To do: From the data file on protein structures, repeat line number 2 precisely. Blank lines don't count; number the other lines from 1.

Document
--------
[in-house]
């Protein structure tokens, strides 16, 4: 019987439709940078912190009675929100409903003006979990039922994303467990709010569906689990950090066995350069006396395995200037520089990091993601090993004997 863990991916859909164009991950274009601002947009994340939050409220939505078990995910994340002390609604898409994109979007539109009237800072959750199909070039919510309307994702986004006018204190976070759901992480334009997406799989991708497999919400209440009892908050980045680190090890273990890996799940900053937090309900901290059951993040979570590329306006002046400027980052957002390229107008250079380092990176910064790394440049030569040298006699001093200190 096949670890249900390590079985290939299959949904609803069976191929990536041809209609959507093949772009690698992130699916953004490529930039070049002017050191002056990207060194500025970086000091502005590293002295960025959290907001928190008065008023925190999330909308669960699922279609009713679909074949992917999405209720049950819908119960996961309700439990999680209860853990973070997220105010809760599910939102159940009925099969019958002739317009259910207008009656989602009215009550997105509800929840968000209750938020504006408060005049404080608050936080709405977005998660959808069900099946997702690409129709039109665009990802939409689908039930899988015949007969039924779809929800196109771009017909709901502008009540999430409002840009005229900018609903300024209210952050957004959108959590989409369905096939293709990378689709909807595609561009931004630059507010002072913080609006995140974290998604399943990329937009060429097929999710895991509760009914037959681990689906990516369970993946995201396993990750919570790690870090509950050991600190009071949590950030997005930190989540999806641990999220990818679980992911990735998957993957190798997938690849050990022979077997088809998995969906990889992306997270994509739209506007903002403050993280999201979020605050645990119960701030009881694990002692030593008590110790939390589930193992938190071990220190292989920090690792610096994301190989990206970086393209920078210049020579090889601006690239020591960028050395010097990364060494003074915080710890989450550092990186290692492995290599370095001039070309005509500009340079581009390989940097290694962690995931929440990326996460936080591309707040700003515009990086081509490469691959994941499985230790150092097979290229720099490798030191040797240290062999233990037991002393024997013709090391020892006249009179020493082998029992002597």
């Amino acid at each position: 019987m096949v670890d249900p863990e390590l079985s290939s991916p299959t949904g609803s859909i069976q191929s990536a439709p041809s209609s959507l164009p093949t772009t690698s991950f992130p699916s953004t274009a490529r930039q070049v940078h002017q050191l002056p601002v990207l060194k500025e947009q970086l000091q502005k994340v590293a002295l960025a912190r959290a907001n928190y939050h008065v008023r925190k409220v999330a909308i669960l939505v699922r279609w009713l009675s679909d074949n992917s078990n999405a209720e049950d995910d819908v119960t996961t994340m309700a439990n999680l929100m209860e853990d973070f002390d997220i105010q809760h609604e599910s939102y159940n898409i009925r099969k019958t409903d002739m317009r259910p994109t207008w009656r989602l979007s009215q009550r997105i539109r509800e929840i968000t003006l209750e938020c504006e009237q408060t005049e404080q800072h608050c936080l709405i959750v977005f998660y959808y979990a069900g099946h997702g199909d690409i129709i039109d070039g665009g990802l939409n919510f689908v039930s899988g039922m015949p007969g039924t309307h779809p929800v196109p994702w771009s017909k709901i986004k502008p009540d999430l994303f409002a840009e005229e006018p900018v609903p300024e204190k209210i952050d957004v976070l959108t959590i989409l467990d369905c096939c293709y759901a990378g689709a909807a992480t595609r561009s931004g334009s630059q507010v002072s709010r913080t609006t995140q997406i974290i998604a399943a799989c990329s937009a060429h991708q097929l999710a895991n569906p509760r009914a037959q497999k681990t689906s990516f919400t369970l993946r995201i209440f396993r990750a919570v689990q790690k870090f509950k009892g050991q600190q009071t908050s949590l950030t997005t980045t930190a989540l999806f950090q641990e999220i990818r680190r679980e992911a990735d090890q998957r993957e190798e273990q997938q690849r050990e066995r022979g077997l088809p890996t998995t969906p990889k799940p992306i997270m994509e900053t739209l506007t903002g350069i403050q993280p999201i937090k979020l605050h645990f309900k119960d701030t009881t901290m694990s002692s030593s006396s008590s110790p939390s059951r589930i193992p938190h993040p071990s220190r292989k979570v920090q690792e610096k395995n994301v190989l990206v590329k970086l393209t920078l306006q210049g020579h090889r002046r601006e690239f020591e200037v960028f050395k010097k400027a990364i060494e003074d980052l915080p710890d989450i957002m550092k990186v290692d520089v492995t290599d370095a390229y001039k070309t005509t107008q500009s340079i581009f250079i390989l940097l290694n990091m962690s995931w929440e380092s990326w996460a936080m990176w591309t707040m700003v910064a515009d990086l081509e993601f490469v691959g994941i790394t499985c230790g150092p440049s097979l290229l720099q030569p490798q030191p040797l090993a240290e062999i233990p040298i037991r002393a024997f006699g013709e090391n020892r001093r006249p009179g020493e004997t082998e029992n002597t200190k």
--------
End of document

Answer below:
């Protein structure tokens, strides 16, 4: 019987439709940078912190009675929100409903003006979990039922994303467990709010569906689990950090066995350069006396395995200037520089990091993601090993004997 863990991916859909164009991950274009601002947009994340939050409220939505078990995910994340002390609604898409994109979007539109009237800072959750199909070039919510309307994702986004006018204190976070759901992480334009997406799989991708497999919400209440009892908050980045680190090890273990890996799940900053937090309900901290059951993040979570590329306006002046400027980052957002390229107008250079380092990176910064790394440049030569040298006699001093200190 096949670890249900390590079985290939299959949904609803069976191929990536041809209609959507093949772009690698992130699916953004490529930039070049002017050191002056990207060194500025970086000091502005590293002295960025959290907001928190008065008023925190999330909308669960699922279609009713679909074949992917999405209720049950819908119960996961309700439990999680209860853990973070997220105010809760599910939102159940009925099969019958002739317009259910207008009656989602009215009550997105509800929840968000209750938020504006408060005049404080608050936080709405977005998660959808069900099946997702690409129709039109665009990802939409689908039930899988015949007969039924779809929800196109771009017909709901502008009540999430409002840009005229900018609903300024209210952050957004959108959590989409369905096939293709990378689709909807595609561009931004630059507010002072913080609006995140974290998604399943990329937009060429097929999710895991509760009914037959681990689906990516369970993946995201396993990750919570790690870090509950050991600190009071949590950030997005930190989540999806641990999220990818679980992911990735998957993957190798997938690849050990022979077997088809998995969906990889992306997270994509739209506007903002403050993280999201979020605050645990119960701030009881694990002692030593008590110790939390589930193992938190071990220190292989920090690792610096994301190989990206970086393209920078210049020579090889601006690239020591960028050395010097990364060494003074915080710890989450550092990186290692492995290599370095001039070309005509500009340079581009390989940097290694962690995931929440990326996460936080591309707040700003515009990086081509490469691959994941499985230790150092097979290229720099490798030191040797240290062999233990037991002393024997013709090391020892006249009179020493082998029992002597």